- Somebody is disappointed at that public anointment.
- Judas the betrayer runs to the chief priests.
- The next day Jesus Christ makes a messianic entry into Jerusalem, during which the people welcome him as the King of Israel.
- On the eve of the holiday, in the night-time, Jesus gathers his disciples, fitted out with swords, on the Mount of Olives. They hope their action will be followed by the many thousands of people come to Jerusalem for the great Passover of the Jews.
- Six hundred Roman soldiers, informed by Judas of the place and time of the revolutionary assembly, come and arrest Jesus after a short fight.
- The man is tried by Romans and sentenced to death.
- He is crucified as a rebel.
So, what about Mary’s deed?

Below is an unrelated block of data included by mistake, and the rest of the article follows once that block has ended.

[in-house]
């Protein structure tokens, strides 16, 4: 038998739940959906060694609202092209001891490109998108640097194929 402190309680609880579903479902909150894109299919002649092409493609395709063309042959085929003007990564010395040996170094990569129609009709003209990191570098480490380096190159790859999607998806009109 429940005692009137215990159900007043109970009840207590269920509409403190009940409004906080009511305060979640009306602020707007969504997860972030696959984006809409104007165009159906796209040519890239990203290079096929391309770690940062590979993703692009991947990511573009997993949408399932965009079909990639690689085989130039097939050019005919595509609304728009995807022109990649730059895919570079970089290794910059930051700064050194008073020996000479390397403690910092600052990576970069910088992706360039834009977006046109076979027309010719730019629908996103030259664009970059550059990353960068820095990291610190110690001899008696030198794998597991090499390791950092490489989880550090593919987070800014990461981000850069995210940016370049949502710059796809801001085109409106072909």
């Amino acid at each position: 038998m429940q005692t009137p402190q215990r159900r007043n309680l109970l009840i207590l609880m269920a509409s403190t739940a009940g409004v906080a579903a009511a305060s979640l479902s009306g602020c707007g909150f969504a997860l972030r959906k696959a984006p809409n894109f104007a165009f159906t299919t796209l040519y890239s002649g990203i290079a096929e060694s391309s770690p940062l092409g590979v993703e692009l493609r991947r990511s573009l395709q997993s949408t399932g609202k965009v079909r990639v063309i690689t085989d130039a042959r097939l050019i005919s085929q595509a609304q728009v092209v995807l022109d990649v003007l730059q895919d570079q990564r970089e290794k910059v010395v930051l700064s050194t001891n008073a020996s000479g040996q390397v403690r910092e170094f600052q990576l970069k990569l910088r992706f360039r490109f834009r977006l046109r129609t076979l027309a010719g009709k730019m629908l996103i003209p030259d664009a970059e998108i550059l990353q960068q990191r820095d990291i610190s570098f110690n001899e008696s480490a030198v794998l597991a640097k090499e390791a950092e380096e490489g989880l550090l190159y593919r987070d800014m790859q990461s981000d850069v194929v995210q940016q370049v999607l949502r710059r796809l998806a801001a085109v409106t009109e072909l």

Now the answer is very simple: it was a mock Messianic anointing, a public declaration of the arrival of the Messiah of Israel, the King of the Jews. That is the reason for the reactions of those who did not agree with the views and opinions of Messianic movements, like Essenes and Zealots. Many people, in the Palestine of Jesus’ days, thought the ideas of the Messianic movements too dangerous:
“...If we let him thus alone, all men will believe on him: and the Romans shall come and take away both our place and nation...” says one of the chief priests, and the High Priest goes on: “...consider that it is expedient for us, that one man should die for the people, and that the whole nation perish not...” (John 11:48-50).
And what about Judas?